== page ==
State General Fund revenue collections higher than expected through October
One-third of the way through the fiscal year, revenue collections are 1.2%, or $103 million, over year-to-date revenue targets. That’s good news for keeping the state’s fiscal plan on track, but there is still a long road ahead.
The surplus would be even larger had $80 million in liquor store profits been transferred to the General Fund, as was expected in September. The profit transfer is still likely to happen, but it is not clear when it will occur.
October, typically, is an “average” month for revenue collections, consisting largely of income taxes on wages and sales tax collections. October 2014 revenues were a bit different, coming in 4.8% higher than the estimate for the month. Much of the surplus is due to an atypical month of inheritance tax collections, where actual collections exceeded the monthly estimate by 110.3%, or $90 million. Such a jump tends to be a one-time occurrence.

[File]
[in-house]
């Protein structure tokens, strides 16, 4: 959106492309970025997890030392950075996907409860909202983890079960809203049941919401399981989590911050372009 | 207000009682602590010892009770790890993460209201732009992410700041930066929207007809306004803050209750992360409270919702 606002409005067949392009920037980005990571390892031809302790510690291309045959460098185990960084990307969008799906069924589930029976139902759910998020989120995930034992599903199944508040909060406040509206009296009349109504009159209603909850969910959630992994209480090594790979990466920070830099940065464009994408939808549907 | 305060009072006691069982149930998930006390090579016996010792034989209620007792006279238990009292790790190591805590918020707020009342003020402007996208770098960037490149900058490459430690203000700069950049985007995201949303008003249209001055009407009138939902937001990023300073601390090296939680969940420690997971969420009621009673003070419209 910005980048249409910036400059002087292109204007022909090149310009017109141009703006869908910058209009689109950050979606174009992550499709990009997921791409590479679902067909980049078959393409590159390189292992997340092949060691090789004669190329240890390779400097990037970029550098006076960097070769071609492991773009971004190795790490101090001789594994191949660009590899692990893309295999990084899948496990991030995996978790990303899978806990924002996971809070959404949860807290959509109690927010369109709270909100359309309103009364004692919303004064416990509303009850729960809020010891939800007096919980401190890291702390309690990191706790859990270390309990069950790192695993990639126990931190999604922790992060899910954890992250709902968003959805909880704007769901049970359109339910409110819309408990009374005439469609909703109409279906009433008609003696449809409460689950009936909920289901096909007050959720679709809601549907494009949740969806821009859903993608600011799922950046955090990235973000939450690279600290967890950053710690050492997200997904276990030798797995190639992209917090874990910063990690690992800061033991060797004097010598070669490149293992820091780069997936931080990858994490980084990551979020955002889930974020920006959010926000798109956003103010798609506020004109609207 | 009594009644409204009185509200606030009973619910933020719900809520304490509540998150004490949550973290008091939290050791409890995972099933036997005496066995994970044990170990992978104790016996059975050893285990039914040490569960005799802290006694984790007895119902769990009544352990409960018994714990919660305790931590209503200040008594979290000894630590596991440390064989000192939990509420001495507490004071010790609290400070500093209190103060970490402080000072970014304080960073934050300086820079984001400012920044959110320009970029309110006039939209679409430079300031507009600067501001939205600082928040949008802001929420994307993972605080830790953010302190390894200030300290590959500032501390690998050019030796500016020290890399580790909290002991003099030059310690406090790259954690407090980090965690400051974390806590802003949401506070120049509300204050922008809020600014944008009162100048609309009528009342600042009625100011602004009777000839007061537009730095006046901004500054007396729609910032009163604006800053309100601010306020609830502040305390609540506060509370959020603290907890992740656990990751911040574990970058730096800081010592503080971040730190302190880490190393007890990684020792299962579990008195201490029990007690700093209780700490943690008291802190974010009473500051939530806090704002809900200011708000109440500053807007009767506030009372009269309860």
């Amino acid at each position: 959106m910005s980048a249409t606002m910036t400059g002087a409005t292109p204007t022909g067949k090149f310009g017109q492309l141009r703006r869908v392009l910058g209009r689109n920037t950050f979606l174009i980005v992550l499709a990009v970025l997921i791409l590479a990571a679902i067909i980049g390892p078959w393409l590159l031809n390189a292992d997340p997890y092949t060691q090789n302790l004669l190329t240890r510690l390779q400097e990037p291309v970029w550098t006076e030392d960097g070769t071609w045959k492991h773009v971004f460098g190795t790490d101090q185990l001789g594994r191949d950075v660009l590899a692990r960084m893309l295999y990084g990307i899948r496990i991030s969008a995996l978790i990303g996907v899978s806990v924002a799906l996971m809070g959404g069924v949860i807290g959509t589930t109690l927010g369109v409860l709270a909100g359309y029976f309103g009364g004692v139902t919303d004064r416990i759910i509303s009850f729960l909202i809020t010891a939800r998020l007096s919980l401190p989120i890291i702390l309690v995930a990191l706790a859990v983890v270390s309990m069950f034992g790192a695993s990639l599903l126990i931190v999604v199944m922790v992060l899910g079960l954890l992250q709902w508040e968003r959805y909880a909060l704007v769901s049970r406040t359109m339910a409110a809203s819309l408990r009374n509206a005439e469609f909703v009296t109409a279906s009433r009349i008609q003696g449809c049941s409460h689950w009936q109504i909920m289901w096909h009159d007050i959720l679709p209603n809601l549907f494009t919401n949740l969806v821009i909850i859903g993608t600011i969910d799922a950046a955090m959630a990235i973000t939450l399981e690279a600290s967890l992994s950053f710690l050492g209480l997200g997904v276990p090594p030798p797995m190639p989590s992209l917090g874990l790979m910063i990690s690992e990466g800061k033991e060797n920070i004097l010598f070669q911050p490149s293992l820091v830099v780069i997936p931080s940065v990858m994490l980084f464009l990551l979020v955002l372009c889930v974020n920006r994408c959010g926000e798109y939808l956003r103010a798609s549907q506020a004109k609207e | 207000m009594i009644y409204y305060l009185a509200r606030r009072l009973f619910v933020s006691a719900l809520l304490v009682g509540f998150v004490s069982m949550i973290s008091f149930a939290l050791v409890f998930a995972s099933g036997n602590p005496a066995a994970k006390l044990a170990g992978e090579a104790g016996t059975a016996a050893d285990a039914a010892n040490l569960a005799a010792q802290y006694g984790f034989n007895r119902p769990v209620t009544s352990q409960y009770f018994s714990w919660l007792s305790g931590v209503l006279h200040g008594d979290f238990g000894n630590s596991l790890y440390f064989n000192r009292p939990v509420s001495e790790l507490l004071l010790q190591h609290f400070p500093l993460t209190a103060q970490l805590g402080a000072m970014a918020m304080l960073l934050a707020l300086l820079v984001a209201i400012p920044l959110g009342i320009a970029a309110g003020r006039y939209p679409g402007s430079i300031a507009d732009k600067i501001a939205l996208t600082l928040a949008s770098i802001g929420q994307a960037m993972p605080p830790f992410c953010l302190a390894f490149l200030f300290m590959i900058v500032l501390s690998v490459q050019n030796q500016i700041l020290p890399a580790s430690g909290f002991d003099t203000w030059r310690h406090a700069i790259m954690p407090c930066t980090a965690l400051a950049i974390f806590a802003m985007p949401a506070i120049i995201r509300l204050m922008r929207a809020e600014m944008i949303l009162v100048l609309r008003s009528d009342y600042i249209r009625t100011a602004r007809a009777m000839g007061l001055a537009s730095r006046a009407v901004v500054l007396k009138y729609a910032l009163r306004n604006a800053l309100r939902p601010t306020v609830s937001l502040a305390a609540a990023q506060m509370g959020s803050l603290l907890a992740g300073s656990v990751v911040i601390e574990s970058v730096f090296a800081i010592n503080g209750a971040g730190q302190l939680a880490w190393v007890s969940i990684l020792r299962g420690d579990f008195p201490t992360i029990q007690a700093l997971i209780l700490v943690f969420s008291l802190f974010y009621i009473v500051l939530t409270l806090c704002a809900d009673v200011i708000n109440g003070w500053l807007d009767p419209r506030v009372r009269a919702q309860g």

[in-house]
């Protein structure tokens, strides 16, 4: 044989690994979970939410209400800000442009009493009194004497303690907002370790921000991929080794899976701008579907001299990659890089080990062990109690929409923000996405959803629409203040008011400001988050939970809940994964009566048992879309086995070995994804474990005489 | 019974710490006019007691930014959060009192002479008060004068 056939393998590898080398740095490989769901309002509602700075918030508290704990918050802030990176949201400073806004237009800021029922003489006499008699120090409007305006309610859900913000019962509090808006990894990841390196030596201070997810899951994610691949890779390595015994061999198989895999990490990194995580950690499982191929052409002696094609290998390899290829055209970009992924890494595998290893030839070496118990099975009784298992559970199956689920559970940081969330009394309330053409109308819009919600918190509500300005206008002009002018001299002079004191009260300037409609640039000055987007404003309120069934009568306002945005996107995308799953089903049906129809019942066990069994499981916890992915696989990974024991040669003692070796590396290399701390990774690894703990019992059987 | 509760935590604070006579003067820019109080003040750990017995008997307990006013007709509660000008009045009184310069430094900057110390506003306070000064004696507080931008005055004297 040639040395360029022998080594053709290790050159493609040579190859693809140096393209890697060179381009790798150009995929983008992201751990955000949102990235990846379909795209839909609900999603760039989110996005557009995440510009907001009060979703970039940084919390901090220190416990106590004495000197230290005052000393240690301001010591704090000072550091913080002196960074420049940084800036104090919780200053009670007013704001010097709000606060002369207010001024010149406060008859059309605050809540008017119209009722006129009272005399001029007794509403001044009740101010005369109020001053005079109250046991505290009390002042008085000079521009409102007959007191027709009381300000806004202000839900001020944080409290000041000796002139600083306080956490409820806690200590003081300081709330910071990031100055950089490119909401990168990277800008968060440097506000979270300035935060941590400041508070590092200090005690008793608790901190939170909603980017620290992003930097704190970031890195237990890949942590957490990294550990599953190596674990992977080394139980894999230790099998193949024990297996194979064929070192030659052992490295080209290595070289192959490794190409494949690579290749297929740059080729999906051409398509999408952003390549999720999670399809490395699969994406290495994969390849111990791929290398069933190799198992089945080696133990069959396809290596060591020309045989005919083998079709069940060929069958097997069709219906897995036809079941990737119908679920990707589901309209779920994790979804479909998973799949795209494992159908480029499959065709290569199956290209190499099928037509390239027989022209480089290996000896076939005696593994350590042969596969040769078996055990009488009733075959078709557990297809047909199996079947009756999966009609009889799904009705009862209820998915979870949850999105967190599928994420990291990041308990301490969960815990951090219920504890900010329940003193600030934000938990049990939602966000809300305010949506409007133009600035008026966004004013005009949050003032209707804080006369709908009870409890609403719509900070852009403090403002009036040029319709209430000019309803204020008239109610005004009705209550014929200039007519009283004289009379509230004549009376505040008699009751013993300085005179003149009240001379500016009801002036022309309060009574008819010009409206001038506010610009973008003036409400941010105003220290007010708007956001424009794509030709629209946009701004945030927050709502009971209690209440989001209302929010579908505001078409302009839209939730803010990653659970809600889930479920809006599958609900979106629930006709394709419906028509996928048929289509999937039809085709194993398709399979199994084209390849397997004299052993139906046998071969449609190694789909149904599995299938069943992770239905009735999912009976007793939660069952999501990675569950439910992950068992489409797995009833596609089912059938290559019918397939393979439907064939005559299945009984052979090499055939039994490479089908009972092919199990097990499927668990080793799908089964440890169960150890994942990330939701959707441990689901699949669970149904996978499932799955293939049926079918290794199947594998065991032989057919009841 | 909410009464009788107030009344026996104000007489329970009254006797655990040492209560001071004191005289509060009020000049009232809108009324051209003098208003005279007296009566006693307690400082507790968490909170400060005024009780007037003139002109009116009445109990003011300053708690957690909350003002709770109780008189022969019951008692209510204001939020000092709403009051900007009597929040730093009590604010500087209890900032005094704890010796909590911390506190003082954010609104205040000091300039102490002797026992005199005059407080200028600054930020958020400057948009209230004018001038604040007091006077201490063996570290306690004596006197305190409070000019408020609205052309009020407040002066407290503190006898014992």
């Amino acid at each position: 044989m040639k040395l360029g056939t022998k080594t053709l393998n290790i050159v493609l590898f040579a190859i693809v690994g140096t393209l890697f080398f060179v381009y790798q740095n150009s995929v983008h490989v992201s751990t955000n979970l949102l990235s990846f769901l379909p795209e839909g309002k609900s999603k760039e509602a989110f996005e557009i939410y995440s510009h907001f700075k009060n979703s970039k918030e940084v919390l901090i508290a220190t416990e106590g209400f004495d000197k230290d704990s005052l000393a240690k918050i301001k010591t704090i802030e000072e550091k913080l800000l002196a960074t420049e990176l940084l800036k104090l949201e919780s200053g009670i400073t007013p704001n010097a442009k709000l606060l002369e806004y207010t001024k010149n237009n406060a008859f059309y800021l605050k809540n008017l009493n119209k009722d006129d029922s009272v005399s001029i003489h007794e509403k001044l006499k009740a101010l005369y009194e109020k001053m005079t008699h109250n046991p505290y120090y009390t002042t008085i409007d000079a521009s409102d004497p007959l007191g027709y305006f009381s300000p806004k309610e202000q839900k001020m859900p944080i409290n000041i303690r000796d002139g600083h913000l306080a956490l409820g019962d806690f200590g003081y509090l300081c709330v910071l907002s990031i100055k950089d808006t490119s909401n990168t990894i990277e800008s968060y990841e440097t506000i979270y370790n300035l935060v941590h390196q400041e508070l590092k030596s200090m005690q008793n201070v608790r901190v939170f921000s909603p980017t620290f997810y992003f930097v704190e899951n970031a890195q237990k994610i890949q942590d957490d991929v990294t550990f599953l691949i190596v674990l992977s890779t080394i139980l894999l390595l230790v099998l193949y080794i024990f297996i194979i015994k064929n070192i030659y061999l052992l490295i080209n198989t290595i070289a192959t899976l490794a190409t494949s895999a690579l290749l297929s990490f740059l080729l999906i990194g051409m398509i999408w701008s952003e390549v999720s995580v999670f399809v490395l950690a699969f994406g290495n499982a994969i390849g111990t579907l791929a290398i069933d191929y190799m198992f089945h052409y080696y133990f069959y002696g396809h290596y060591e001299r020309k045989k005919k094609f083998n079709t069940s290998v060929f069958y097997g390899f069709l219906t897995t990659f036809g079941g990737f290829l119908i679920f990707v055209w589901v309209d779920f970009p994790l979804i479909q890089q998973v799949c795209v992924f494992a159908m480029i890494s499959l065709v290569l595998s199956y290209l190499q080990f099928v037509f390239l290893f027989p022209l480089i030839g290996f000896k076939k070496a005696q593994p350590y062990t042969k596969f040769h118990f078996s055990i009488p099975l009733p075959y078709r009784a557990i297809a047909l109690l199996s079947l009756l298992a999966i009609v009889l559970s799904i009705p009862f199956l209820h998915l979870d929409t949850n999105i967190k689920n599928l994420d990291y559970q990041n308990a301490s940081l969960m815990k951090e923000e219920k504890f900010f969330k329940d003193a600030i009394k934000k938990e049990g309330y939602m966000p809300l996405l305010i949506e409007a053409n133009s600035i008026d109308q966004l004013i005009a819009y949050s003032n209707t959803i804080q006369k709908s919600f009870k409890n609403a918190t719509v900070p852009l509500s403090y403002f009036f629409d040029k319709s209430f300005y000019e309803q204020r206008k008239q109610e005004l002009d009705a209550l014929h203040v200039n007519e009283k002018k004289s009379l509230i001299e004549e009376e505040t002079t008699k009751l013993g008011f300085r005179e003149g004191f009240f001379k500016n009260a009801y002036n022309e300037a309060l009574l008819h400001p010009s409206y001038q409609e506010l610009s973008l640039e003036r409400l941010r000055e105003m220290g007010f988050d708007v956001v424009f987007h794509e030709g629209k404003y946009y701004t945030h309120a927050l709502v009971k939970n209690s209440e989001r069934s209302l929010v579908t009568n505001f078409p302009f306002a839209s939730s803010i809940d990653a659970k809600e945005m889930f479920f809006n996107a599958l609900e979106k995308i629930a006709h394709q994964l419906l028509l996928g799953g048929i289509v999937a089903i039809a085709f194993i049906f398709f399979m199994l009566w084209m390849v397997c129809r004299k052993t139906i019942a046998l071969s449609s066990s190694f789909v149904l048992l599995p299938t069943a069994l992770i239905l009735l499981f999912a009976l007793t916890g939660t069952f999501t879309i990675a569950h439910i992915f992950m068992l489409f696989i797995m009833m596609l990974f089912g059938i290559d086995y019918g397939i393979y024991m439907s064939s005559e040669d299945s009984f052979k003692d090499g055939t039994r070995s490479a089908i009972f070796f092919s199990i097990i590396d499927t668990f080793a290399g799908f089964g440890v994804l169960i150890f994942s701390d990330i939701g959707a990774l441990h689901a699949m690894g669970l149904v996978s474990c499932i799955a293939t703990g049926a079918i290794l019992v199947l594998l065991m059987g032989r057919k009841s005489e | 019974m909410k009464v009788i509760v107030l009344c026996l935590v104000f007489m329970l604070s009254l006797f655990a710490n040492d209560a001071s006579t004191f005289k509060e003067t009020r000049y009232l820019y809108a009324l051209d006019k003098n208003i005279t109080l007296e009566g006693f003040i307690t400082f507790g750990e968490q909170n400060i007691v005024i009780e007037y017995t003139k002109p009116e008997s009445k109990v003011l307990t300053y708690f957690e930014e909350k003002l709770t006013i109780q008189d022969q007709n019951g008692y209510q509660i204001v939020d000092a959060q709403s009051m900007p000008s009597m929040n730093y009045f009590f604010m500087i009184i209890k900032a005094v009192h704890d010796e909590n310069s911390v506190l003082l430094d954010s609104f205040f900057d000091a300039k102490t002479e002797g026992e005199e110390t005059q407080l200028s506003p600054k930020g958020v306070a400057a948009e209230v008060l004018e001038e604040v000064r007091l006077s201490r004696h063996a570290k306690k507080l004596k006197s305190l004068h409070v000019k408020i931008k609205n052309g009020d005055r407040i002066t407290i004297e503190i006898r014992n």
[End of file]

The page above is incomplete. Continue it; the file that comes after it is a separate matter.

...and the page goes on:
Tax collections through October are 52% higher, or $420 million more, than this time last fiscal year. Sales tax and personal income tax growth – and the October surge in inheritance tax revenue – account for much of the growth.
Corporate taxes through October are also higher than the previous year. But we are not expecting this trend to continue due to cuts in the capital stock and franchise tax rate that will reduce collections in the coming months.
Including non-tax revenues, which count transfers from other funds, General Fund collections are 8.1%, or $661 million, higher than this time last year. About one-third of the General Fund’s revenue growth is due to one-time transfers of cash from other state funds. These transfers were planned to help balance the 2014-15 budget. In the 2015-16 budget, these one-time revenues will have to be replaced, or there will be yet another year of cuts despite an expanding economy.
The next major measuring stick for General Fund revenues comes in December when quarterly corporate and income taxes are due.